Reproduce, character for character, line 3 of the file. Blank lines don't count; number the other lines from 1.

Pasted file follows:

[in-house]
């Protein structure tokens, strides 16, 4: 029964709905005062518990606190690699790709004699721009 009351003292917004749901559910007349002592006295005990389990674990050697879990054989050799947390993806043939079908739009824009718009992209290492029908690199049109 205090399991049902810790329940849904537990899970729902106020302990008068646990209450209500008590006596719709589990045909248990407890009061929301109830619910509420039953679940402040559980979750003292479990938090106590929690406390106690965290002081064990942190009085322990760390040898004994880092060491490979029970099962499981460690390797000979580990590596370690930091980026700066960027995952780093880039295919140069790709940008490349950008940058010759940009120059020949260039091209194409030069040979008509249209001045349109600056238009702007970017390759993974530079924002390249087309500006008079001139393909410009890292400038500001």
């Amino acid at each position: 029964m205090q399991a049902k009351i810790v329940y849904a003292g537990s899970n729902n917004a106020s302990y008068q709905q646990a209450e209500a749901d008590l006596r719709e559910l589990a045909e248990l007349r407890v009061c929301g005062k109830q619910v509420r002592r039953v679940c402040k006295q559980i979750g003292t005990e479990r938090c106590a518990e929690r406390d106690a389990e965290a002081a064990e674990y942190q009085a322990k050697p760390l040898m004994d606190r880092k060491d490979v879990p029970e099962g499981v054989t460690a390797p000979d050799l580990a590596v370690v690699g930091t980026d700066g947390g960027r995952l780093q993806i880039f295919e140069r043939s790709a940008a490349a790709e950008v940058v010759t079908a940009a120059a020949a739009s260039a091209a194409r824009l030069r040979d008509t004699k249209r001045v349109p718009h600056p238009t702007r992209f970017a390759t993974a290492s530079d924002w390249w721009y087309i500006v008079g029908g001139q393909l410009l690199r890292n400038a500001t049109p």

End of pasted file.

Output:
């Amino acid at each position: 029964m205090q399991a049902k009351i810790v329940y849904a003292g537990s899970n729902n917004a106020s302990y008068q709905q646990a209450e209500a749901d008590l006596r719709e559910l589990a045909e248990l007349r407890v009061c929301g005062k109830q619910v509420r002592r039953v679940c402040k006295q559980i979750g003292t005990e479990r938090c106590a518990e929690r406390d106690a389990e965290a002081a064990e674990y942190q009085a322990k050697p760390l040898m004994d606190r880092k060491d490979v879990p029970e099962g499981v054989t460690a390797p000979d050799l580990a590596v370690v690699g930091t980026d700066g947390g960027r995952l780093q993806i880039f295919e140069r043939s790709a940008a490349a790709e950008v940058v010759t079908a940009a120059a020949a739009s260039a091209a194409r824009l030069r040979d008509t004699k249209r001045v349109p718009h600056p238009t702007r992209f970017a390759t993974a290492s530079d924002w390249w721009y087309i500006v008079g029908g001139q393909l410009l690199r890292n400038a500001t049109p």